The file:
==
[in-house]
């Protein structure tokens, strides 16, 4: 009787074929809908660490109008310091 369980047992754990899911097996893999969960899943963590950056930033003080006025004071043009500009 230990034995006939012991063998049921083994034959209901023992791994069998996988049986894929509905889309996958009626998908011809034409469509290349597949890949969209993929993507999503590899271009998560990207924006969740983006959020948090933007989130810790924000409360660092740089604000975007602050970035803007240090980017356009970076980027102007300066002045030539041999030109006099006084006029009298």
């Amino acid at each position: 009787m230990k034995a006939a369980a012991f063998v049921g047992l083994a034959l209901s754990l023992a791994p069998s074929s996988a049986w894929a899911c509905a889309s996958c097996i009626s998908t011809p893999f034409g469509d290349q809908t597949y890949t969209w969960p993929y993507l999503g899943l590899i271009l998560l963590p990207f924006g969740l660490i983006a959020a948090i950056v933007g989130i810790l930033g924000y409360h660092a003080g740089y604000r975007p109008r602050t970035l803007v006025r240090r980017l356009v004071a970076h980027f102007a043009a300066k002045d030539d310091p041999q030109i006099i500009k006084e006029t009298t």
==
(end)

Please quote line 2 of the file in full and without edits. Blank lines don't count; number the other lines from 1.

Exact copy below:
């Protein structure tokens, strides 16, 4: 009787074929809908660490109008310091 369980047992754990899911097996893999969960899943963590950056930033003080006025004071043009500009 230990034995006939012991063998049921083994034959209901023992791994069998996988049986894929509905889309996958009626998908011809034409469509290349597949890949969209993929993507999503590899271009998560990207924006969740983006959020948090933007989130810790924000409360660092740089604000975007602050970035803007240090980017356009970076980027102007300066002045030539041999030109006099006084006029009298």